Thus, there is a need for an input apparatus for a handheld electronic device that enables a user to navigate via a user interface in a two-dimensional manner. In addition, since handheld electronic devices typically are portable, it is desired that the form factor of the devices be sufficiently small and ergonomic so that they can conveniently be transported with a belt clip, in a user's pocket, manually, or in a briefcase. Thus, there is a need for an input apparatus for a handheld electronic device that enables two-dimensional navigation without adversely effecting the form factor of the device.
These and other advantages are provided by a method and device wherein two-dimensional navigation is enabled through use of the keys on the device's keyboard. Specifically, relative pressure applied to one or more keys is used to move a visual indicator, such as a pointer or cursor, around a display.
One aspect of the invention relates to a method of enabling navigation on a display of a handheld electronic device. The display has an X-Y coordinate system for identifying particular locations thereon. In addition, the handheld electronic device has a keyboard having a first plurality of keys, each of which has an assigned first X coordinate and an assigned first Y coordinate. The method includes determining a second X coordinate and a second Y coordinate in the X-Y coordinate system based on: (i) a force applied to each of a second plurality of the keys, and (ii) the first X coordinate and the first Y coordinate of Beach of the second plurality of the keys, and moving a visual indicator displayed on the display to a particular location on the display identified by the second X coordinate and the second Y coordinate. The determining and moving steps are repeated periodically to cause the visual indicator to move around the display as desired by the user.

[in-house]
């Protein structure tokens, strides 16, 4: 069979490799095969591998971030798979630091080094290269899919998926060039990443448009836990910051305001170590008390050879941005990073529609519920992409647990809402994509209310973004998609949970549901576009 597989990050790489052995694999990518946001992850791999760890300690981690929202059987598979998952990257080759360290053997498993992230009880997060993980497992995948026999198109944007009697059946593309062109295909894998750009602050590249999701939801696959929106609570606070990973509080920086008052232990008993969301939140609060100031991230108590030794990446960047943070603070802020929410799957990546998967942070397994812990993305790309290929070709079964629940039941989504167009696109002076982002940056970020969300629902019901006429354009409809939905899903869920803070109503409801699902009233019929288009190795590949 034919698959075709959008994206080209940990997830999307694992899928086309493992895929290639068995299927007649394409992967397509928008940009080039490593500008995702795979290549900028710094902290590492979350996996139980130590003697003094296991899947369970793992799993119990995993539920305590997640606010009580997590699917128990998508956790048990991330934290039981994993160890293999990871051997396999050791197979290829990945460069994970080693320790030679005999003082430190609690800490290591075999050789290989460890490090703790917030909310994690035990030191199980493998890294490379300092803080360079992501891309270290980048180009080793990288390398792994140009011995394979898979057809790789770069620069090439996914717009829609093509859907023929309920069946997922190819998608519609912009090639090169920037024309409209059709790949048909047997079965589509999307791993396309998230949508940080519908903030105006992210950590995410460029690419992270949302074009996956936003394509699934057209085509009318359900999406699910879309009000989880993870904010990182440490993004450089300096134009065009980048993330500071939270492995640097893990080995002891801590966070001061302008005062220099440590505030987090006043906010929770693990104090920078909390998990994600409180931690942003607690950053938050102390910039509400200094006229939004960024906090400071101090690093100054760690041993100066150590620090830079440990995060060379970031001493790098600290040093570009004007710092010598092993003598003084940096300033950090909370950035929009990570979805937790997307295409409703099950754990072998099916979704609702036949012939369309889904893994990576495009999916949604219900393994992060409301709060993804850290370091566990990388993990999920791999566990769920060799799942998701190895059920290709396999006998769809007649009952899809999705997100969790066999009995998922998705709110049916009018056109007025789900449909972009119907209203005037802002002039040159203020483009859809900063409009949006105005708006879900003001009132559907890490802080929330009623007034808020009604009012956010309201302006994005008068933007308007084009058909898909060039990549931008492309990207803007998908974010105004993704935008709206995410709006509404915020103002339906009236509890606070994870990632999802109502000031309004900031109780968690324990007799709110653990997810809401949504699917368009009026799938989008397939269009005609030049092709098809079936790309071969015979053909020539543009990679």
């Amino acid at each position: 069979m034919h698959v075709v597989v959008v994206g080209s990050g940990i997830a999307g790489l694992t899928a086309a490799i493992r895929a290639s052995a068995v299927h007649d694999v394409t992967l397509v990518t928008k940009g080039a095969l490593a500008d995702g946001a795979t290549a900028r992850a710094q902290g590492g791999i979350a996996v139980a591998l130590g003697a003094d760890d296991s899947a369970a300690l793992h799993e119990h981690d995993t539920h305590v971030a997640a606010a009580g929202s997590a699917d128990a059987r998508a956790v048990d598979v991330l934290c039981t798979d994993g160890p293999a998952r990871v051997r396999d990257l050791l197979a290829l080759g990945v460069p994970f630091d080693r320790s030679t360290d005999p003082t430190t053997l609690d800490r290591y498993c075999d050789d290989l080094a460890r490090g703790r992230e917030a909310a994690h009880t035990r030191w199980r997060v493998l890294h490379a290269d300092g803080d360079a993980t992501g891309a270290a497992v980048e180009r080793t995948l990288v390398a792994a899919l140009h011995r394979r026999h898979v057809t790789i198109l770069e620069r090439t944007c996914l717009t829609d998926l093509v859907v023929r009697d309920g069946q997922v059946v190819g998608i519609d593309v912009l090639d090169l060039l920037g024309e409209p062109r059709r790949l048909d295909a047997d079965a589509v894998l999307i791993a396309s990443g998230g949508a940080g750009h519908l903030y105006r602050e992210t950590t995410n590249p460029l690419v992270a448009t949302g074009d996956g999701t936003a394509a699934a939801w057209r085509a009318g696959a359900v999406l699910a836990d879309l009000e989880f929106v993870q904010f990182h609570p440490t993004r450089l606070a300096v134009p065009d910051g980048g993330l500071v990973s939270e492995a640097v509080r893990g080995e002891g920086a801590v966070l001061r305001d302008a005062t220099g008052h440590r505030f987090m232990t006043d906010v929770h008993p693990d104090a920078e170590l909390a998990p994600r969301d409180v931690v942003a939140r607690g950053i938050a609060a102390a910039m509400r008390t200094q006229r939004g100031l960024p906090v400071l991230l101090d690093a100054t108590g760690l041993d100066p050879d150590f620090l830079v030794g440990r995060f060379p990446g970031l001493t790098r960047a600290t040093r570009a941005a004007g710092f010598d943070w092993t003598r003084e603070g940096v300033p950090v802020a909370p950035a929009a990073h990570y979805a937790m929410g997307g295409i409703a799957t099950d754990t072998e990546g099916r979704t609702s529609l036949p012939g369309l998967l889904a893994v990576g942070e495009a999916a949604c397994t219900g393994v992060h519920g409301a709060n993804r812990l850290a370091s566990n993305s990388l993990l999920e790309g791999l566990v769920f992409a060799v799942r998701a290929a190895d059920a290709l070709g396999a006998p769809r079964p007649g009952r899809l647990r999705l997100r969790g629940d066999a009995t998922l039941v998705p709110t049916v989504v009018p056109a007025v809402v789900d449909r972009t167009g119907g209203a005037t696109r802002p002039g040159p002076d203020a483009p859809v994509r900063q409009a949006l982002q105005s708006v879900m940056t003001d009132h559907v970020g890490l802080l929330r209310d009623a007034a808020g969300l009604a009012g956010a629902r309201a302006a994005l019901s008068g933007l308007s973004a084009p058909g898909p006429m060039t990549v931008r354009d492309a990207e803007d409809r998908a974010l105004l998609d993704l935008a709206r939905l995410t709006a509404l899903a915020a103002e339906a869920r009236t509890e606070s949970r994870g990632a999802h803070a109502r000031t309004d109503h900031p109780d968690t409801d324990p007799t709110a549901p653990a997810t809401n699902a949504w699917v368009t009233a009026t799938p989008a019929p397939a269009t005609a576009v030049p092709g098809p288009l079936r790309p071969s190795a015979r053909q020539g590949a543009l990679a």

The step of determining the second X coordinate may include calculating a weighted average of the first X coordinate of each of the second plurality of the keys using the force applied to each of the second plurality of the keys and the step of determining the second Y coordinate may include calculating a weighted average of the first Y coordinate of each of the second plurality of the keys using the force applied to each of the second plurality of the keys. In particular, the method may further include generating a voltage proportional to the force applied to each of the second plurality of the keys, wherein the weighted average of the first X coordinate of each of the second plurality of keys is calculated using the voltage proportional to the force applied to each of the second plurality of keys, and wherein the weighted average of the first Y coordinate of each of the second plurality of keys is calculated using the voltage proportional to the force applied to each of the second plurality of keys.